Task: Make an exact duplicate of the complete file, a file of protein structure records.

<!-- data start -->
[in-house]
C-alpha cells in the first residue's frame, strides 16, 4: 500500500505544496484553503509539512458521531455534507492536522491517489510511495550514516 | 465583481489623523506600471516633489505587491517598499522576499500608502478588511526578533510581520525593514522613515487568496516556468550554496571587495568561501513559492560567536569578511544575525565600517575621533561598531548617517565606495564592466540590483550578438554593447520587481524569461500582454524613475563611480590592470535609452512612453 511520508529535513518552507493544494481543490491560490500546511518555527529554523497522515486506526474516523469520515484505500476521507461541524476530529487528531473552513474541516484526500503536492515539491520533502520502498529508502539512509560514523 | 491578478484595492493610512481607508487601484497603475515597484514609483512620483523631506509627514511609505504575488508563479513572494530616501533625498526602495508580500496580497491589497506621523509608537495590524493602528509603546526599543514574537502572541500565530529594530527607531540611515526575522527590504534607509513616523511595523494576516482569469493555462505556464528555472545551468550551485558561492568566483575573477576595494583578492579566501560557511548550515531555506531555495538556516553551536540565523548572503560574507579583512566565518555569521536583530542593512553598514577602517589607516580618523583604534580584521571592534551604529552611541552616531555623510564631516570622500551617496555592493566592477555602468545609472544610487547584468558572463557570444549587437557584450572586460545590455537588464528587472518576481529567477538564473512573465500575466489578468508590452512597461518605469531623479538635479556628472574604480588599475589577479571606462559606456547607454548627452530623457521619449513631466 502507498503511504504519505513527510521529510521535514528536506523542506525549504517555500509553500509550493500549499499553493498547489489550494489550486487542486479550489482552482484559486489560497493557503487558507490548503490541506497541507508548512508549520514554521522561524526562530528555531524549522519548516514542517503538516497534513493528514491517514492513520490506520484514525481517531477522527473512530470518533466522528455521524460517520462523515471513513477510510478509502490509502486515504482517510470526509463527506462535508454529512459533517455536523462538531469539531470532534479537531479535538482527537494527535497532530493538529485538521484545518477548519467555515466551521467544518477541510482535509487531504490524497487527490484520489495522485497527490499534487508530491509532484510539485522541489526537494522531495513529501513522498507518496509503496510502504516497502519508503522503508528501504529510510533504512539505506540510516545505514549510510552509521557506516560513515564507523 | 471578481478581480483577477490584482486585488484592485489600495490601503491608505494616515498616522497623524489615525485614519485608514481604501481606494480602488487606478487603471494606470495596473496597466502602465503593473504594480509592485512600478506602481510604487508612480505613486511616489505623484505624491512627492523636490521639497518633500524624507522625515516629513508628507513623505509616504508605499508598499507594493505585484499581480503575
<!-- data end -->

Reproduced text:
[in-house]
C-alpha cells in the first residue's frame, strides 16, 4: 500500500505544496484553503509539512458521531455534507492536522491517489510511495550514516 | 465583481489623523506600471516633489505587491517598499522576499500608502478588511526578533510581520525593514522613515487568496516556468550554496571587495568561501513559492560567536569578511544575525565600517575621533561598531548617517565606495564592466540590483550578438554593447520587481524569461500582454524613475563611480590592470535609452512612453 511520508529535513518552507493544494481543490491560490500546511518555527529554523497522515486506526474516523469520515484505500476521507461541524476530529487528531473552513474541516484526500503536492515539491520533502520502498529508502539512509560514523 | 491578478484595492493610512481607508487601484497603475515597484514609483512620483523631506509627514511609505504575488508563479513572494530616501533625498526602495508580500496580497491589497506621523509608537495590524493602528509603546526599543514574537502572541500565530529594530527607531540611515526575522527590504534607509513616523511595523494576516482569469493555462505556464528555472545551468550551485558561492568566483575573477576595494583578492579566501560557511548550515531555506531555495538556516553551536540565523548572503560574507579583512566565518555569521536583530542593512553598514577602517589607516580618523583604534580584521571592534551604529552611541552616531555623510564631516570622500551617496555592493566592477555602468545609472544610487547584468558572463557570444549587437557584450572586460545590455537588464528587472518576481529567477538564473512573465500575466489578468508590452512597461518605469531623479538635479556628472574604480588599475589577479571606462559606456547607454548627452530623457521619449513631466 502507498503511504504519505513527510521529510521535514528536506523542506525549504517555500509553500509550493500549499499553493498547489489550494489550486487542486479550489482552482484559486489560497493557503487558507490548503490541506497541507508548512508549520514554521522561524526562530528555531524549522519548516514542517503538516497534513493528514491517514492513520490506520484514525481517531477522527473512530470518533466522528455521524460517520462523515471513513477510510478509502490509502486515504482517510470526509463527506462535508454529512459533517455536523462538531469539531470532534479537531479535538482527537494527535497532530493538529485538521484545518477548519467555515466551521467544518477541510482535509487531504490524497487527490484520489495522485497527490499534487508530491509532484510539485522541489526537494522531495513529501513522498507518496509503496510502504516497502519508503522503508528501504529510510533504512539505506540510516545505514549510510552509521557506516560513515564507523 | 471578481478581480483577477490584482486585488484592485489600495490601503491608505494616515498616522497623524489615525485614519485608514481604501481606494480602488487606478487603471494606470495596473496597466502602465503593473504594480509592485512600478506602481510604487508612480505613486511616489505623484505624491512627492523636490521639497518633500524624507522625515516629513508628507513623505509616504508605499508598499507594493505585484499581480503575